FIG. 8F schematically illustrates the positional registration/alignment function provided by the raised structure 174 of the mounting plate 110′. Here the frame 62 of one photovoltaic module 58 being clamped by the mounting assembly 70 c abuts one portion on a perimeter of the raised structure 174, while the frame 62 of another photovoltaic module 58 being clamped by the mounting assembly 70 c is disposed adjacent to (or possibly abutting with) an oppositely disposed portion on the perimeter of the raised structure 174. In one embodiment, the width or outer diameter of the raised structure 174 is the same as or slightly larger than the spacing between the two extensions 150 of the clamping member 142. In any case, the raised structure 174 should be sized such that when an adjacent pair of photovoltaic modules 58 are positioned to abut oppositely disposed portions on the perimeter of the raised structure 174, the clamping member 142 should be positionable on the stud 114 and should properly engage these photovoltaic modules.

FIG. 9A illustrates the positional registration or alignment function provided by the mounting plate 110′ incorporating a raised structure 174 (which thereby may be referred to as a PV module positional registrant). In FIG. 9A, the mounting devices 74 are attached to the standing seams 42 such that the frame 62 of the photovoltaic module 58 engages a portion on the outer perimeter of the raised structure 174. The clamping member 142 for each such mounting device 74 should not only be in proper position to adequately engage the frame 62 of the photovoltaic module 58 shown in FIG. 9A, but the clamping member 142 for each such mounting device 74 should also be in proper position to adequately engage the frame 62 of another photovoltaic module 58 that would be positioned in the uphill direction A (e.g., the arrow A indicating the direction of increasing elevation) from the illustrated photovoltaic module 58. The frame 62 of this “uphill” photovoltaic module 58 would likely engage an opposing portion of the raised structure 174 (or be disposed in closely spaced relation thereto). Any “downward drifting” of this uphill photovoltaic module 58 should be stopped by engaging the raised structure 174 of the “downhill” mounting assemblies 70 c.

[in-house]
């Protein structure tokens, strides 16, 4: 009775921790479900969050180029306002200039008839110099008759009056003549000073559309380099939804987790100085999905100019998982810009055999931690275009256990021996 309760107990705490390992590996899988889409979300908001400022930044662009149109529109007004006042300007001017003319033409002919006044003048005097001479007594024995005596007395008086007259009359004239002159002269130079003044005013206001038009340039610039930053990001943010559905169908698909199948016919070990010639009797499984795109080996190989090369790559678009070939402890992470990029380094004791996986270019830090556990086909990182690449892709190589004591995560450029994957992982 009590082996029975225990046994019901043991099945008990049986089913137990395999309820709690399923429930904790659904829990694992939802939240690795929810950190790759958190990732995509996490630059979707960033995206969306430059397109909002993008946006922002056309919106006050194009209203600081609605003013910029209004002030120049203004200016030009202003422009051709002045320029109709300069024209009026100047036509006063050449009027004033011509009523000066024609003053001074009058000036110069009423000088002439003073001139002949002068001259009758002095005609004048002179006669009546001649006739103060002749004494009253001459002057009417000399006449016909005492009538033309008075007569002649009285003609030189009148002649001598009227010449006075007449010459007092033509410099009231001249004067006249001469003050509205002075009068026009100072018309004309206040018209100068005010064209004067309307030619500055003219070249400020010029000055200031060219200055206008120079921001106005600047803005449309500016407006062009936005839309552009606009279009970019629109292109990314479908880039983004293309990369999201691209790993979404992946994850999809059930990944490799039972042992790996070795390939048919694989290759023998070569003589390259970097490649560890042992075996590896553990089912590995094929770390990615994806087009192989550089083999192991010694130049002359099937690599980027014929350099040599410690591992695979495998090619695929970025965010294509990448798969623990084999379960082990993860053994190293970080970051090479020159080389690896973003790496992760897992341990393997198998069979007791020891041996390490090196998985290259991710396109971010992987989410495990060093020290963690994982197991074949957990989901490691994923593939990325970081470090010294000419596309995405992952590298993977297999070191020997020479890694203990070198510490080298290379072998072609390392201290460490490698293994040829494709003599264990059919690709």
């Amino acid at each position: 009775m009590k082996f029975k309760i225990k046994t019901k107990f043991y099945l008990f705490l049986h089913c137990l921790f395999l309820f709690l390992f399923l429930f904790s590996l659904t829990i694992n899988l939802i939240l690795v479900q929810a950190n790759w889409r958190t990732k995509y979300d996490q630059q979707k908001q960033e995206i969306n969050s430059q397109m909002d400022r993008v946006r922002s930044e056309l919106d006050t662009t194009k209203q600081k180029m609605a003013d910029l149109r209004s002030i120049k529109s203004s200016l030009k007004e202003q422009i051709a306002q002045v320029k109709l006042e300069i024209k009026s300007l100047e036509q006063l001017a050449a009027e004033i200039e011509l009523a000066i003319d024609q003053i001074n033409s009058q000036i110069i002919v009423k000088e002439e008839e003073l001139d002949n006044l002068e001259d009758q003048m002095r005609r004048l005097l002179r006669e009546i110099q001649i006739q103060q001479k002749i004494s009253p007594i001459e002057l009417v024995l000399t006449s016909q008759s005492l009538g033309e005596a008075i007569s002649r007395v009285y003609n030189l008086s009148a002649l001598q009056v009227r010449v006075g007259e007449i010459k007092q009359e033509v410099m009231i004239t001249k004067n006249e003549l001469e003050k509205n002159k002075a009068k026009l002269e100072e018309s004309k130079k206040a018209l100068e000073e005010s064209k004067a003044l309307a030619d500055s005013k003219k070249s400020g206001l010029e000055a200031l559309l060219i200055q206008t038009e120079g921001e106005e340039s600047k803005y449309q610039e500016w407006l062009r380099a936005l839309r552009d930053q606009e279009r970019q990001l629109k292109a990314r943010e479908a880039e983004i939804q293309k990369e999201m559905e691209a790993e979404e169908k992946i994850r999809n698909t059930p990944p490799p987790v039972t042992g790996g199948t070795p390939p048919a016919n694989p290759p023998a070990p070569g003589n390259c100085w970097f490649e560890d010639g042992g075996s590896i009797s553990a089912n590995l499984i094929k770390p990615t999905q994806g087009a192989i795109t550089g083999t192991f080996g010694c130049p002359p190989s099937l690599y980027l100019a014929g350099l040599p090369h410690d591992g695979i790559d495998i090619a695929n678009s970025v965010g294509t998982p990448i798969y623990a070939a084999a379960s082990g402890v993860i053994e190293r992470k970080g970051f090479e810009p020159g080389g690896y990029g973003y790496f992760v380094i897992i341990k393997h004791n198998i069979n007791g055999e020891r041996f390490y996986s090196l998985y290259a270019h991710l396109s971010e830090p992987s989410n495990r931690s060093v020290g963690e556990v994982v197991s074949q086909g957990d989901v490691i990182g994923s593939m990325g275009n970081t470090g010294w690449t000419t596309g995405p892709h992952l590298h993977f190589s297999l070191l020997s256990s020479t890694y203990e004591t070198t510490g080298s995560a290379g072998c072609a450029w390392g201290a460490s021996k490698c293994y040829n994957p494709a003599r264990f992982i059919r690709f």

Now compare FIG. 9A to FIG. 9B. In FIG. 9B, the mounting assembly 70 a has been used, and whose mounting plate 110 does not incorporate the raised structure 174 from the mounting plate 110′ of FIGS. 8A-F. Here it can be seen that the uphill photovoltaic module 58 a (the arrow B in FIG. 9B indicating the downhill direction, or direction of decreasing elevation) has been positioned relative to the three lower mounting devices 74 such that its frame 62 is quite close to the hole 112 of the three lower mounting plates 110 (through which the stud 114 is directed to threadably engage the mounting device 74). The three clamping members 142 associated with these three “downhill” mounting plates 110 now may not sufficiently engage the downhill photovoltaic module 58 b.

The mounting plate 110′ from the mounting assembly 70 c of FIGS. 8A-F uses a single raised structure 174 to provide a positional registration or alignment function for each of the two photovoltaic modules that may be clamped by a single mounting assembly 70 c. Other types of positional registration or alignment features may be incorporated by a mounting plate. One representative embodiment is illustrated in FIGS. 10A-B in the form of a mounting plate 110″. Generally, the mounting plate 110″ may be used in place of the mounting plate 110′ discussed above. Although not shown, it should be appreciated that the mounting plate 110″ may also utilize the grounding projections 172 and/or wiring clips 178 (and their associated apertures 184).

The mounting plate 110″ of FIGS. 10A and 10B differs from the mounting plate 110′ of FIGS. 8A-F in a number of respects. One is the shape of the mounting plate 110′. Each of these mounting plates 110′, 110″ may be of any appropriate shape in relation to their respective outer perimeters (e.g., circular as in the case of the mounting plate 110′; square as in the case of the mounting plate 110″; rectangular). Another is that the mounting plate 110″ utilizes at least two discrete PV module positional registrants 190. Each of the PV module positional registrants 190 may be of any appropriate size, shape, and/or configuration. The PV module positional registrants 190 may be integrally formed with a remainder of the mounting plate 110″ as shown where they have been stamped from the mounting plate 110″ (creating corresponding apertures 192), or the PV module registrants 190 could be separately attached to the mounting plate 110″. When the mounting plate 110″ is positioned in the proper orientation on a mounting device 74, one of the PV module positional registrants 190 may be used to position one photovoltaic module on the mounting plate 110″ (e.g., by this first photovoltaic module butting up against this first PV module positional registrant 190) such that it should be adequately engaged by the clamping member 142, and furthermore such that the other or second photovoltaic module to be positioned on the mounting plate 110″ should also be adequately engaged by this same clamping member 142. In this regard, this second photovoltaic module may be positioned such that it butts up against the other or second of the PV module positional registrants 190 of the mounting plate 110″.